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The effects of using two varieties of one language on cognition: evidence from bidialectalism and diglossia

Alrwaita, N., Houston-Price, C. ORCID: https://orcid.org/0000-0001-6368-142X and Pliatsikas, C. ORCID: https://orcid.org/0000-0001-7093-1773 (2022) The effects of using two varieties of one language on cognition: evidence from bidialectalism and diglossia. Linguistic Approaches to Bilingualism. ISSN 1879-9272

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To link to this item DOI: 10.1075/lab.21044.alr10.1075/lab.21044.alr

Abstract/Summary

Although the question of whether and how bilingualism affects executive functions has been extensively debated, less attention has been paid to the cognitive abilities of speakers of different varieties of the same language, in linguistic situations such as bidialectalism and diglossia. Similarly to the bilingual situation, in bidialectalism and diglossia speakers have two language varieties that are active at the same time. However, these situations have been argued to potentially provide varied, and possibly fewer, opportunities for mixing or switching between the varieties, which may in turn lead to different cognitive outcomes than those reported in bilingualism. Here we review the available evidence on the effects of bidialectalism and diglossia on cognition, and evaluate it in relation to theories of the effects of bilingualism on cognition. We conclude that investigations of bilingualism, bidialectalism and diglossia must take into account the conversational context and, in particular, the opportunities for language switching that this affords.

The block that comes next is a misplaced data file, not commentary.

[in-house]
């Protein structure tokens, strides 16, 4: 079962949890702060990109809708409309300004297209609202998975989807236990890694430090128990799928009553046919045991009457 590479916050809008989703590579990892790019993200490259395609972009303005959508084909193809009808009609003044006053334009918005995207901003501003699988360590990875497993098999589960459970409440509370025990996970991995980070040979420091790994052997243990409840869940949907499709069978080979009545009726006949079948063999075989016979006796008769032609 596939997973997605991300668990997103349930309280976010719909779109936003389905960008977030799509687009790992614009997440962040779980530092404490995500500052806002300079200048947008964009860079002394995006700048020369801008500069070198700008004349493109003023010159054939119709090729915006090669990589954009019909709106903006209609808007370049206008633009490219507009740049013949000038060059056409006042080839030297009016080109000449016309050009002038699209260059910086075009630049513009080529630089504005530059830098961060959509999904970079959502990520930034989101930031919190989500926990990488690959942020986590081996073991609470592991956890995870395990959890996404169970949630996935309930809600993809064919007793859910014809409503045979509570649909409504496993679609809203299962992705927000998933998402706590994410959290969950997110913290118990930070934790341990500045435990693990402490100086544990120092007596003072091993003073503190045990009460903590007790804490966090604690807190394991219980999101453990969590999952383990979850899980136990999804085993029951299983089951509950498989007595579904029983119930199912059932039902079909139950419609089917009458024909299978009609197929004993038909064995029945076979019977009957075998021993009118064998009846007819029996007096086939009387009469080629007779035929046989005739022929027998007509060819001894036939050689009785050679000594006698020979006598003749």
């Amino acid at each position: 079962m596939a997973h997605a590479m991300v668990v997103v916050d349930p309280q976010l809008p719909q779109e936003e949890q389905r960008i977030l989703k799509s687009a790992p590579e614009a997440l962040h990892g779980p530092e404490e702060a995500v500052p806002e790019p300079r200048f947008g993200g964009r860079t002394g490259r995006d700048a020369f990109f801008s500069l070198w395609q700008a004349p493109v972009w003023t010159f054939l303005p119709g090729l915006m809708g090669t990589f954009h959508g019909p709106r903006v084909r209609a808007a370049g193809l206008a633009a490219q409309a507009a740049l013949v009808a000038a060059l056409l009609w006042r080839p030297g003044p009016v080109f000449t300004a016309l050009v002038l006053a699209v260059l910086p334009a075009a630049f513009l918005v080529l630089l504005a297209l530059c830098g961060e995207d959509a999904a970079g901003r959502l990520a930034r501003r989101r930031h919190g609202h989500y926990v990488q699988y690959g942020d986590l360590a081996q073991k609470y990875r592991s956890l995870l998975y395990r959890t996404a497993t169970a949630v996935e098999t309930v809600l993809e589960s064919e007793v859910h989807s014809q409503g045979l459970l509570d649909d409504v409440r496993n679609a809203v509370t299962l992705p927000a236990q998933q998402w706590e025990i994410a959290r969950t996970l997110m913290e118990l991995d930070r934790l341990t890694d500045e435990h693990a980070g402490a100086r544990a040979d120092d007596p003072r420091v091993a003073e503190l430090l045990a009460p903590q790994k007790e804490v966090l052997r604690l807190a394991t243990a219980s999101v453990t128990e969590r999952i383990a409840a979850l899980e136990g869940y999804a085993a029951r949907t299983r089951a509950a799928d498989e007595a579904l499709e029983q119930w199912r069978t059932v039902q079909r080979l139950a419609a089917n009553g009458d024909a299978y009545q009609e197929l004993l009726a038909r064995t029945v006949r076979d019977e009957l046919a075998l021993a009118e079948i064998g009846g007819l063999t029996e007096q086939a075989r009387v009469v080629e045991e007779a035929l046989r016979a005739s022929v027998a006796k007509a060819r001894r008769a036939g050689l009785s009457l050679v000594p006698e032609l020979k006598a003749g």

Item Type:Article
Refereed:Yes
Divisions:Interdisciplinary Research Centres (IDRCs) > Centre for Literacy and Multilingualism (CeLM)
Interdisciplinary Research Centres (IDRCs) > Centre for Integrative Neuroscience and Neurodynamics (CINN)
Life Sciences > School of Psychology and Clinical Language Sciences > Department of Clinical Language Sciences
Life Sciences > School of Psychology and Clinical Language Sciences > Language and Cognition
ID Code:105228
Uncontrolled Keywords:bilingualism, bidialectalism, cognition, executive functions, diglossia
Publisher:John Benjamins

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